Law School Case Brief
Bayer CropScience, LLC v. Stearns Bank Nat'l Ass'n - 837 F.3d 911 (8th Cir. 2016)
A superior interest in proceeds of original collateral is not displaced simply because damage to that collateral gives rise to a subsequent commercial tort claim.
Texana Rice Mill and Texana Rice, Inc. (Texana) sued Bayer CropScience (Bayer) in Texas state court for several claims related to the contamination of the United States rice supply by Bayer's genetically modified rice. Texana and Bayer reached a settlement for $2,137,500, and Bayer made payment into the custody of the Clerk of Court for the United States District Court for the Eastern District of Missouri. After two uncontested disbursements, $933,697.90 remained. Meanwhile, Texana owed separate debts to Stearns Bank and Amegy Bank, which totaled an amount in excess of the remaining settlement proceeds. Each bank argued that it has a superior priority interest in the proceeds. Consequently, Bayer brought the present interpleader action to determine its obligations with regard to the settlement. Stearns Bank and Amegy Bank filed motions for summary judgment. Stearns Bank argued its security interest had priority because it filed a UCC financing statement covering Texana's general intangibles before Amegy Bank filed its UCC statement covering the Bayer suit. On the other hand, Amegy Bank claimed in its summary judgment motion that Stearns Bank's interest in general intangibles could not cover the settlement in a subsequent commercial tort claim and that Stearns Bank's interest was discharged in the foreclosure. The district court granted Amegy Bank's motion and denied Stearns Bank' s motion, entering judgment for Amegy Bank, holding that when Stearns Bank foreclosed on the collateral after Texana's default and then purchased the existing collateral at auction, Stearns Bank's security interest was discharged. On appeal, Stearns Bank argued that once the Bayer commercial tort claim was settled and reduced to a contractual obligation to pay, it became a "payment intangible" under the UCC and Texas law. Because Stearns Bank's original security agreement with Texana included general intangibles, it argued that it has a superior claim to Amegy Bank.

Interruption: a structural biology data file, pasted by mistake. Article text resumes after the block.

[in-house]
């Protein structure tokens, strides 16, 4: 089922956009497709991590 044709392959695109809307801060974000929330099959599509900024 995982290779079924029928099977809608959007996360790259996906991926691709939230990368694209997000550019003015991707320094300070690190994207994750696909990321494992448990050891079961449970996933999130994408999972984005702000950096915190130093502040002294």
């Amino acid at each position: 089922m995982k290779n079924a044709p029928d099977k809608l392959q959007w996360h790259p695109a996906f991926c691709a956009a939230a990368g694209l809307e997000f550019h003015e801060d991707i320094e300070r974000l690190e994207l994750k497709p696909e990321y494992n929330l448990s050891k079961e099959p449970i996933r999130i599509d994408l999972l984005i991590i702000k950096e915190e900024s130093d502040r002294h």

Did the district court err in granting Amegy Bank’s motion?
The Court reversed the judgment of the district court, holding that Stearns Bank held a security interest in the proceeds of the suit as a right of recovery with respect to damage to its original collateral. According to the Court, to the extent that the Settlement Payment from the company to the debtor included payment for damages to the bank's original collateral, those sums were covered by the original security agreement. Hence, the Court remanded the case to the court of origin.
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